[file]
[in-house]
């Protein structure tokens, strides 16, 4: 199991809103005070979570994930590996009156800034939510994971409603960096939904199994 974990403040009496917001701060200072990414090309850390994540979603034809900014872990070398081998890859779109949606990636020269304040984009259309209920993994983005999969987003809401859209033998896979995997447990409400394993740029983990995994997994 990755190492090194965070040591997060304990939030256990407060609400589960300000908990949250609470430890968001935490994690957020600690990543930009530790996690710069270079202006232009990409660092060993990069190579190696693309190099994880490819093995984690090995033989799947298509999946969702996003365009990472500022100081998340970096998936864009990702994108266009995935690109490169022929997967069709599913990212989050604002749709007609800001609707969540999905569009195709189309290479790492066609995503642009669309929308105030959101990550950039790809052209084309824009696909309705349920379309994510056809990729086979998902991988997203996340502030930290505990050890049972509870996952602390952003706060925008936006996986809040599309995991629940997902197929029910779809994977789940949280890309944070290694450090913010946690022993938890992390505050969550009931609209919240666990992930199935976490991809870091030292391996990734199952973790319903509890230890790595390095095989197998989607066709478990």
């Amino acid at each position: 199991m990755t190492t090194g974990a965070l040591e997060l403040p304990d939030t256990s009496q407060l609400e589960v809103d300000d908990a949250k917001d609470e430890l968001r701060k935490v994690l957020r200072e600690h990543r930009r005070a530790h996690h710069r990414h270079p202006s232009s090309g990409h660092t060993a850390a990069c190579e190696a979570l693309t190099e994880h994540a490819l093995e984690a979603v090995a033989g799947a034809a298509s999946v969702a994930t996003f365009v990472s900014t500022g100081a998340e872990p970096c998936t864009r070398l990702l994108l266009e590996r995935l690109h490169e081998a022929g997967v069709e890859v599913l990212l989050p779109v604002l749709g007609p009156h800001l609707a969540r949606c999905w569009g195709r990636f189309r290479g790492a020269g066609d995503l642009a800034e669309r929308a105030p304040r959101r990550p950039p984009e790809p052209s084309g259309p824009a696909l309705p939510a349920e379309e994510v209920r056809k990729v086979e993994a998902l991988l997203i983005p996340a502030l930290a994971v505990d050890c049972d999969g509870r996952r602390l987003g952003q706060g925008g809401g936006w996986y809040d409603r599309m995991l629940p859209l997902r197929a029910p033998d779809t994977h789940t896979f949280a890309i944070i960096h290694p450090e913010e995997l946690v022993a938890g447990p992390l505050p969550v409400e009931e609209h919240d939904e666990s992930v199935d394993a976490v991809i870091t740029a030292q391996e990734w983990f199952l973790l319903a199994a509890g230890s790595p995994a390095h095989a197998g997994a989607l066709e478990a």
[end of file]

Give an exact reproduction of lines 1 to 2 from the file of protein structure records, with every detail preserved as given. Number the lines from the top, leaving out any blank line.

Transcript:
[in-house]
């Protein structure tokens, strides 16, 4: 199991809103005070979570994930590996009156800034939510994971409603960096939904199994 974990403040009496917001701060200072990414090309850390994540979603034809900014872990070398081998890859779109949606990636020269304040984009259309209920993994983005999969987003809401859209033998896979995997447990409400394993740029983990995994997994 990755190492090194965070040591997060304990939030256990407060609400589960300000908990949250609470430890968001935490994690957020600690990543930009530790996690710069270079202006232009990409660092060993990069190579190696693309190099994880490819093995984690090995033989799947298509999946969702996003365009990472500022100081998340970096998936864009990702994108266009995935690109490169022929997967069709599913990212989050604002749709007609800001609707969540999905569009195709189309290479790492066609995503642009669309929308105030959101990550950039790809052209084309824009696909309705349920379309994510056809990729086979998902991988997203996340502030930290505990050890049972509870996952602390952003706060925008936006996986809040599309995991629940997902197929029910779809994977789940949280890309944070290694450090913010946690022993938890992390505050969550009931609209919240666990992930199935976490991809870091030292391996990734199952973790319903509890230890790595390095095989197998989607066709478990």